"I think that the public would like the cost [of the PlayStation 3] to be lower, there's no question about that," Stringer admitted to The Financial Times, noting Sony is researching cost-cutting measures for the $599 system.
"PlayStation 3 is following a particular trend of 1 and 2, and if you look at the history, this is very similar history," Stringer said. "It takes a long time for producers, and more time because of the cost factor, to embrace the full bandwidth of PlayStation 3--it's only using 20% of it right now.
"While people have not bought as many PlayStation 3's as it looks, it is no different from PS2 or PS1 in terms of percentage of sales and it is an experience that is dazzling," he continued. "People who play it, using only 20% of the bandwidth, are perfectly happy playing it and the games will get better."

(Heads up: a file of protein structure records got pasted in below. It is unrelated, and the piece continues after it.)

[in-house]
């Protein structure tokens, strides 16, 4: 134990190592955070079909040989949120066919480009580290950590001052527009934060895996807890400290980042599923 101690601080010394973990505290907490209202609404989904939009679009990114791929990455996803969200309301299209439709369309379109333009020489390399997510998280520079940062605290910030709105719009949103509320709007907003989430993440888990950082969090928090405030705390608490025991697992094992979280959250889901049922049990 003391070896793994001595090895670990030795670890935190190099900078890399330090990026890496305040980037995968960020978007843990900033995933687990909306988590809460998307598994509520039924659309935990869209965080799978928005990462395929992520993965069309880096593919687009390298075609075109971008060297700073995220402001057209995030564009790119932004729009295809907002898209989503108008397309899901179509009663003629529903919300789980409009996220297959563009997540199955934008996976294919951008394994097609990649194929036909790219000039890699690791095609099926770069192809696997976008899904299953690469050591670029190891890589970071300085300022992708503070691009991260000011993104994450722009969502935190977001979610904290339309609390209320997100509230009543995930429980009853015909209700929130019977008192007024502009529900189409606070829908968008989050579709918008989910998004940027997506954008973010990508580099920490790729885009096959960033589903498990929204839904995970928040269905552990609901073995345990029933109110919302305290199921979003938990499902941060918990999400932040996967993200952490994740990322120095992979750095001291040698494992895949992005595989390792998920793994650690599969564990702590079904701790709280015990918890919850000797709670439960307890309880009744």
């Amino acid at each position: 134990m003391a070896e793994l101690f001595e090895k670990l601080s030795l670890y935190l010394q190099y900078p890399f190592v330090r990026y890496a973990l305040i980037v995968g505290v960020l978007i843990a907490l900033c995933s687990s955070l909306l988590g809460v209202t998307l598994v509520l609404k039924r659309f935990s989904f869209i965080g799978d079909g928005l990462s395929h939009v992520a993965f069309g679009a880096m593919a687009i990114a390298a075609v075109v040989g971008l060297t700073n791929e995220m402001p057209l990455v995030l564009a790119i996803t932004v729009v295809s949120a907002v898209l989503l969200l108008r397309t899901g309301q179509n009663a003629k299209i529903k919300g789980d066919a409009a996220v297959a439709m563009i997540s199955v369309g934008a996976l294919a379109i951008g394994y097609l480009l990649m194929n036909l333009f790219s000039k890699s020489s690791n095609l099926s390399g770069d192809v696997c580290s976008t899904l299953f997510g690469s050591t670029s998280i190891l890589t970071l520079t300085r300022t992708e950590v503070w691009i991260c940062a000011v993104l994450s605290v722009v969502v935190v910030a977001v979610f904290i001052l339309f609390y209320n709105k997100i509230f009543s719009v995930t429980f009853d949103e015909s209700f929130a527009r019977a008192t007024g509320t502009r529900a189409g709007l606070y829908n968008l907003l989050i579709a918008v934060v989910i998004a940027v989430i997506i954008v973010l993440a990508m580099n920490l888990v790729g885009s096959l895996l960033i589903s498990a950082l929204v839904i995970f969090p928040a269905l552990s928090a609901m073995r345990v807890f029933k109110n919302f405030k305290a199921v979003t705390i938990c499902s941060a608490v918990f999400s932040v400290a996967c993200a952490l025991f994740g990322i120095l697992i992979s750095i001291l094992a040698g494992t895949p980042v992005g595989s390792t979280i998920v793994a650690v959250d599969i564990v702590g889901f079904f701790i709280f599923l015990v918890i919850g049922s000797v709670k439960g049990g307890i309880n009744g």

The executive also had some kind words for the efforts of competitor Nintendo and its cheaper Wii, echoing similar praise from Microsoft last week. "Nintendo Wii has been a successful enterprise and a very good business model compared to ours," he said.
However, Stringer was quick to point out the success of Sony's seven-year-old PlayStation 2 hardware. "We're always compared with the Wii and compared with Xbox, but PlayStation 2 is selling gangbusters."
While Nintendo DS has reigned as the best selling video game system in recent months across the United States, Wii and PlayStation 2 have jockeyed back and forth for the title of top selling home console, consistently outpacing Microsoft's Xbox 360. Meanwhile, PlayStation 3 has been repeatedly outsold by Nintendo's aging Game Boy Advance.
Haha that may be the best picture yet!
haha yeah, very neutral